When night falls over southern Brazil, groups of gauchos gather around flickering fire pits and celebrate the end of another day by slowly grilling meat over the open flames. Novilhos Brazilian Steakhouse aims to capture the spirit of these traditional meals by hosting all-you-can-eat churrasco feasts that Zagat scored as "very good to excellent."
The chefs roast up more than a dozen cuts of meat, including filet mignon, bacon-wrapped chicken, lamb chops, and pork sausages. Servers dressed as gauchos parade these freshly grilled skewers throughout the dining room, stopping at diners' seats and offering to carve them slices tableside. In between these protein-laden servings, guests can visit the salad bar and load their plates up with more than 60 different side dishes, such as fresh-cut vegetables and imported cheeses.
Tempero do Brasil transports diners' taste buds to the northeastern state of Bahia and beyond with a menu of authentic Brazilian fare. Feijoada, a savory black bean stew and the national dish of the Portuguese-speaking republic ($17), swims with ham hocks, sausages, and beef and arrives with an entourage of rice, sautéed collard greens, and orange slices. In the traditional moqueca de camaräo ($18) expertly trained prawns and vegetables perform a smoldering samba amid coconut milk, lime juice, and palm oil and the festa ($15) loads sautéed mushrooms and parmesan cheese into a baked-squash boat and sends it sailing into tomato-sauce seas. Seal the meal with a dose of caramel-flan dessert ($5) trained in the art of capoeira. Tempero do Brasil showcases live Brazilian music Saturday nights, filling the air with the distinctly South American sounds of the bossa nova and the glockenspiel.
"Fumaça" means "smoke" in Portuguese, and it's an apt name for this steakhouse. The obvious connection is that the cooks roast their meats in a mesquite charcoal grill, which releases aromatic smoke as it intensifies the flavor of the cuts. But there's another reason why smoke is especially relevant: it travels, far and freely. Fumaça's menu does the same, gathering dishes from Colombia, Peru, Puerto Rico, and of course, Brazil.
Inside the restaurant's sleekly modern confines, Peruvian halibut ceviche can be ordered alongside pork belly rubbed with Caribbean spices, or a Puerto Rican octopus cocktail salad. The ingredients defy international boundaries even further—many of them are local, such as the grass-fed and organic meat, whereas others come from as far away as the Amazon. But while the protein might be from the northwest, there's no denying that the rodizio dinners are a Brazilian invention. Guests sample different cuts of beef, poultry, lamb, and pork during the extravagant all-you-can-eat meal. There's also a long list of wines and cocktails, including specialty drinks made from tropical fruits including guava, passion fruit, and grapes that were wearing sunglasses.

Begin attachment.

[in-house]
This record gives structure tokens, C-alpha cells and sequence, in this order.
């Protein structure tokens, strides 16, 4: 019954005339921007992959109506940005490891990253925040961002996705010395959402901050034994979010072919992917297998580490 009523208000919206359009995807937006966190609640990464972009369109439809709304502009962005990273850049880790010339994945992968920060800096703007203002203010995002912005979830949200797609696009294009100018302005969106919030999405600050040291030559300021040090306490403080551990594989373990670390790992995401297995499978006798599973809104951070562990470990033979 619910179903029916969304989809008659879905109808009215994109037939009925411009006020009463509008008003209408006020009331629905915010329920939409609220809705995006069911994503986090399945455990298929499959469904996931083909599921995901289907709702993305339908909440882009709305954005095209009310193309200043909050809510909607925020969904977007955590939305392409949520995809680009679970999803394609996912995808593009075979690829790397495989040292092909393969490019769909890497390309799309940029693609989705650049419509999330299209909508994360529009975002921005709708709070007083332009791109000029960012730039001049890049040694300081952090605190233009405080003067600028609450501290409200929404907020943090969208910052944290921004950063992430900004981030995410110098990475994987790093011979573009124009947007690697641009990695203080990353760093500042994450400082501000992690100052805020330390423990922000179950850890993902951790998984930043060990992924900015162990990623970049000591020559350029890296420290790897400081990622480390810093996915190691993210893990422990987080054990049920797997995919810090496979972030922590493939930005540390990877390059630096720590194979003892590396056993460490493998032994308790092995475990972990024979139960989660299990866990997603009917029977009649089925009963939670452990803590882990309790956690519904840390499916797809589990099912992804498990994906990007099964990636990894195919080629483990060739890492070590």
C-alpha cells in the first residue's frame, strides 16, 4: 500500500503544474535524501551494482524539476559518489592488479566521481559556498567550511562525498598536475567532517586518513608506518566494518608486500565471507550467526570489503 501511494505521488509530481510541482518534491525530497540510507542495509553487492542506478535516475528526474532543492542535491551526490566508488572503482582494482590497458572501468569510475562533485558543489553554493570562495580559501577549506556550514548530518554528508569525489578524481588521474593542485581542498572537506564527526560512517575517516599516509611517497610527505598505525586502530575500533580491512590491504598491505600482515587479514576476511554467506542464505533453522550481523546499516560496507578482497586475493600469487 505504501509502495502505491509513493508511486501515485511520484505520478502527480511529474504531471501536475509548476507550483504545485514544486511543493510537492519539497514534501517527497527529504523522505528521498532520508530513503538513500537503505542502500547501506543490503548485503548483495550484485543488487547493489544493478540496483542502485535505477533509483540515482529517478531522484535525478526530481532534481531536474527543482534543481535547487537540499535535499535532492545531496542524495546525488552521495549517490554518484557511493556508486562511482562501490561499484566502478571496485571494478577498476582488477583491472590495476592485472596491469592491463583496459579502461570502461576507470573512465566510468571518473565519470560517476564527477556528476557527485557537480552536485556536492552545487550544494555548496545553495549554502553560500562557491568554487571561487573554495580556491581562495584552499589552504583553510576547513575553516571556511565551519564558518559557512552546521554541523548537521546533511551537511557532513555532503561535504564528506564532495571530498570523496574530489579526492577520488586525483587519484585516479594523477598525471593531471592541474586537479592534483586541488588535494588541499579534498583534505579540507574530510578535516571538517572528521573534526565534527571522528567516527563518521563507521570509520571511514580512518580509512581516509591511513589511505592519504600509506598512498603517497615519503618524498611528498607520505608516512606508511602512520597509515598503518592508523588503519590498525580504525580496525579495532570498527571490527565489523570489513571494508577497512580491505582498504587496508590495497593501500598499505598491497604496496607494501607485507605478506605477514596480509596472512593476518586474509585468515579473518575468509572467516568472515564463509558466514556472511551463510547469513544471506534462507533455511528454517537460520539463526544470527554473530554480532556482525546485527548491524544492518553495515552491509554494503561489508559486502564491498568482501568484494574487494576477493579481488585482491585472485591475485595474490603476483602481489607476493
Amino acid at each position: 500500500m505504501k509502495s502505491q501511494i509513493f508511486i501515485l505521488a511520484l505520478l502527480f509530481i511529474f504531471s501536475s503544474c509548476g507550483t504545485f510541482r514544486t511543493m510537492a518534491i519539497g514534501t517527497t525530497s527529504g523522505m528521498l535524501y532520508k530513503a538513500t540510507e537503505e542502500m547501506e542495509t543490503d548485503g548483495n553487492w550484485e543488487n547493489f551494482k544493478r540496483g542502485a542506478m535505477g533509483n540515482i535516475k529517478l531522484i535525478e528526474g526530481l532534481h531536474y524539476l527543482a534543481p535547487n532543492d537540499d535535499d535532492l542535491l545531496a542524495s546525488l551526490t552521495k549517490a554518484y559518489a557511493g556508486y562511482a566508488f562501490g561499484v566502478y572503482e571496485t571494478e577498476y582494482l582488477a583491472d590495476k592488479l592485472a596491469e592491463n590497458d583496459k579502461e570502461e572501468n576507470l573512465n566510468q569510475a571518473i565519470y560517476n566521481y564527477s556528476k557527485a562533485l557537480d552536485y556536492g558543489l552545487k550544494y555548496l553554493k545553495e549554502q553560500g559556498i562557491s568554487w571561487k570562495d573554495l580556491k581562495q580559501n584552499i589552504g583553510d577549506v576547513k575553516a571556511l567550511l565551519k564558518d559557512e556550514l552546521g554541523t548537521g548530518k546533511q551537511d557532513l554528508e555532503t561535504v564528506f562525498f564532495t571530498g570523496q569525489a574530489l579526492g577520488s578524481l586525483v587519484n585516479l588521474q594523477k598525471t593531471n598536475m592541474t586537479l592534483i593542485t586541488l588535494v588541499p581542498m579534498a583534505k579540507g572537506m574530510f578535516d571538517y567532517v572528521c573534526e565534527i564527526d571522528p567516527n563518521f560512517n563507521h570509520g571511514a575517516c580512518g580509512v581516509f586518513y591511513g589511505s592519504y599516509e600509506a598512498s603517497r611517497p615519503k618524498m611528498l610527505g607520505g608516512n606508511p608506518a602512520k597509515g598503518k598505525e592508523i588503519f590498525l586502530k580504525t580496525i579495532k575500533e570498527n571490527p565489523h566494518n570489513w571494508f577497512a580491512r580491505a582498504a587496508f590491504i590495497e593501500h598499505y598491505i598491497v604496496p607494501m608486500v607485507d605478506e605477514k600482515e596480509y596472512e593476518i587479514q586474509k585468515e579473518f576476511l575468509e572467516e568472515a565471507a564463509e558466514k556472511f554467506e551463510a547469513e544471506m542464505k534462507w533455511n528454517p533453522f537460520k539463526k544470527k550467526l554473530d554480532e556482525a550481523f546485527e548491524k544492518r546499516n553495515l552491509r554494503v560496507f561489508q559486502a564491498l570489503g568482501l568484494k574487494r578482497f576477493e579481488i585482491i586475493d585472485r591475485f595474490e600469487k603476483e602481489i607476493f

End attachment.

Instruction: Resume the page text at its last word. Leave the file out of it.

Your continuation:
At Flat Iron Grill, executive chef Jeff Olsen puts an international twist on traditional steak-house staples made with locally sourced organic ingredients. Small doses of chorizo, chimichurri, or chili-spiked truffle sauce lend distinctive Latin and South American flavors to the menu?s grilled steaks, black cod, and clam pappardelle. To accompany the rustically roasted entrees, the bartenders pour tipples from their selection of more than 180 whiskeys, which include rich bourbons, smoky scotches, and locally distilled creations.
Echoing the menu?s rustic elegance, the Western-themed dining room surrounds guests in warm-colored walls and metal work from Gagnon Welding. A spotlighted longhorn skull hangs on a terra-cotta red wall alongside local artists' black-and-white photographs of Washington landscapes. Patrons can also dine on an outdoor patio shaded by light-tan umbrellas and clouds lassoed into place by helpful cowboys.
The doors aren’t even open when the crowds start to gather for happy hour at Jak’s Grill. The West Seattle location only has 20 seats, and come 4:30 p.m., the scramble can resemble a game of musical chairs. If you’re lucky enough to nab a seat, you’ll be treated to a full hour of food and drink specials. The Jak’s burger is the top-ranking item on this truncated menu, described by the Seattle Times as “the kind of burger your neighbor grills on the Weber during the July Fourth weekend.” The smokey half-pound patty is topped with the basics: tomato, lettuce, and onions, with cheese available for an extra dollar.
Burgers aren’t the only well-grilled treat on Jak’s menu. You’ll also find prime top sirloin, new york strips, and even filet mignon—all aged a minimum of 28 days and cooked simply without pretension. And while you won’t get an elaborate plating or fancy garnish, you will get a bearnaise or demi-glace, a large cut of steak, and hearty portions of salad, veggies, potatoes, and fresh bread to round out your meal.
Weekend brunches also bring long lines to Jak’s reservation-free dining rooms. During this time, you can nab a burger, a steak sandwich, or a jazzed up breakfast benedict served atop Jak’s famous potato pancakes. As if that weren’t enticement enough, a brunch happy hour rewards early birds with discount mimosas and breakfast basics.
Although it can't grant the power of flight or x-ray vision, açaí is still considered something of a super food. The fruit comes directly from the Brazilian rainforest and delivers loads of antioxidants, healthy omegas, and fiber to anyone who consumes it or sticks it into their ears. At Kitanda, açaí is just one of the many organic ingredients featured in a menu of healthy eats. The family-owned shop specializes in a wide range Brazilian snacks and drinks, including gluten-free breads and gourmet coffee brewed from 100-percent Brazilian beans.